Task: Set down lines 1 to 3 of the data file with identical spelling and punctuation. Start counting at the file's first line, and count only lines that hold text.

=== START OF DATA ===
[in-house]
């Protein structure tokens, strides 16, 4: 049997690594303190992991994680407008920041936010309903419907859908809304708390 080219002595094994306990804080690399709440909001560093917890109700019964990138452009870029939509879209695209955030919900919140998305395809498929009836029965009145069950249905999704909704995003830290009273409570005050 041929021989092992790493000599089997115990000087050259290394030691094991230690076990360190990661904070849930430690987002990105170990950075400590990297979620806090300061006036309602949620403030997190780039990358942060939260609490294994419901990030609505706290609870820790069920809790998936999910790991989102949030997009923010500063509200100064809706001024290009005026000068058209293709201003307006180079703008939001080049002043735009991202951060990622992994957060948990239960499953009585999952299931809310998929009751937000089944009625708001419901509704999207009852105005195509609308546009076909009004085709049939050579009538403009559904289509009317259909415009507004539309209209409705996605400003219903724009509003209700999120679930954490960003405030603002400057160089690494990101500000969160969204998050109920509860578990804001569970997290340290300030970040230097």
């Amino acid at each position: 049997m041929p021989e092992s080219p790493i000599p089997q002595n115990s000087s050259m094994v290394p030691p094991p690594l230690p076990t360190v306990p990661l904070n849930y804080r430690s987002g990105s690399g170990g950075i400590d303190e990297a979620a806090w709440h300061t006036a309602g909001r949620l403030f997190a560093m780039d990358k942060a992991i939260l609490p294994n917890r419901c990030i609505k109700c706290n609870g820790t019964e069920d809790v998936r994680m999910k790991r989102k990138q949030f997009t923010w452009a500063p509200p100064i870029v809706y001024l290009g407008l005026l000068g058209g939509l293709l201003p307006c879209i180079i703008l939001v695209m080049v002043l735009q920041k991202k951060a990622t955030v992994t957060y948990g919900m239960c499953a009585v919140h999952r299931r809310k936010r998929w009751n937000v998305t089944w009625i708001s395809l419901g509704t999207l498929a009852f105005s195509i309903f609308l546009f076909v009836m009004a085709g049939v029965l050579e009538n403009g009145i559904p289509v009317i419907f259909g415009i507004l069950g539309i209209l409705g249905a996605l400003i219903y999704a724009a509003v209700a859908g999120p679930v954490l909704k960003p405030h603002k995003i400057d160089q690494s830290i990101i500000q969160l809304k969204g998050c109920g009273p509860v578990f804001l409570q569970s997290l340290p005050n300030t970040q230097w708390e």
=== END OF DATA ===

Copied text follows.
[in-house]
């Protein structure tokens, strides 16, 4: 049997690594303190992991994680407008920041936010309903419907859908809304708390 080219002595094994306990804080690399709440909001560093917890109700019964990138452009870029939509879209695209955030919900919140998305395809498929009836029965009145069950249905999704909704995003830290009273409570005050 041929021989092992790493000599089997115990000087050259290394030691094991230690076990360190990661904070849930430690987002990105170990950075400590990297979620806090300061006036309602949620403030997190780039990358942060939260609490294994419901990030609505706290609870820790069920809790998936999910790991989102949030997009923010500063509200100064809706001024290009005026000068058209293709201003307006180079703008939001080049002043735009991202951060990622992994957060948990239960499953009585999952299931809310998929009751937000089944009625708001419901509704999207009852105005195509609308546009076909009004085709049939050579009538403009559904289509009317259909415009507004539309209209409705996605400003219903724009509003209700999120679930954490960003405030603002400057160089690494990101500000969160969204998050109920509860578990804001569970997290340290300030970040230097």
């Amino acid at each position: 049997m041929p021989e092992s080219p790493i000599p089997q002595n115990s000087s050259m094994v290394p030691p094991p690594l230690p076990t360190v306990p990661l904070n849930y804080r430690s987002g990105s690399g170990g950075i400590d303190e990297a979620a806090w709440h300061t006036a309602g909001r949620l403030f997190a560093m780039d990358k942060a992991i939260l609490p294994n917890r419901c990030i609505k109700c706290n609870g820790t019964e069920d809790v998936r994680m999910k790991r989102k990138q949030f997009t923010w452009a500063p509200p100064i870029v809706y001024l290009g407008l005026l000068g058209g939509l293709l201003p307006c879209i180079i703008l939001v695209m080049v002043l735009q920041k991202k951060a990622t955030v992994t957060y948990g919900m239960c499953a009585v919140h999952r299931r809310k936010r998929w009751n937000v998305t089944w009625i708001s395809l419901g509704t999207l498929a009852f105005s195509i309903f609308l546009f076909v009836m009004a085709g049939v029965l050579e009538n403009g009145i559904p289509v009317i419907f259909g415009i507004l069950g539309i209209l409705g249905a996605l400003i219903y999704a724009a509003v209700a859908g999120p679930v954490l909704k960003p405030h603002k995003i400057d160089q690494s830290i990101i500000q969160l809304k969204g998050c109920g009273p509860v578990f804001l409570q569970s997290l340290p005050n300030t970040q230097w708390e």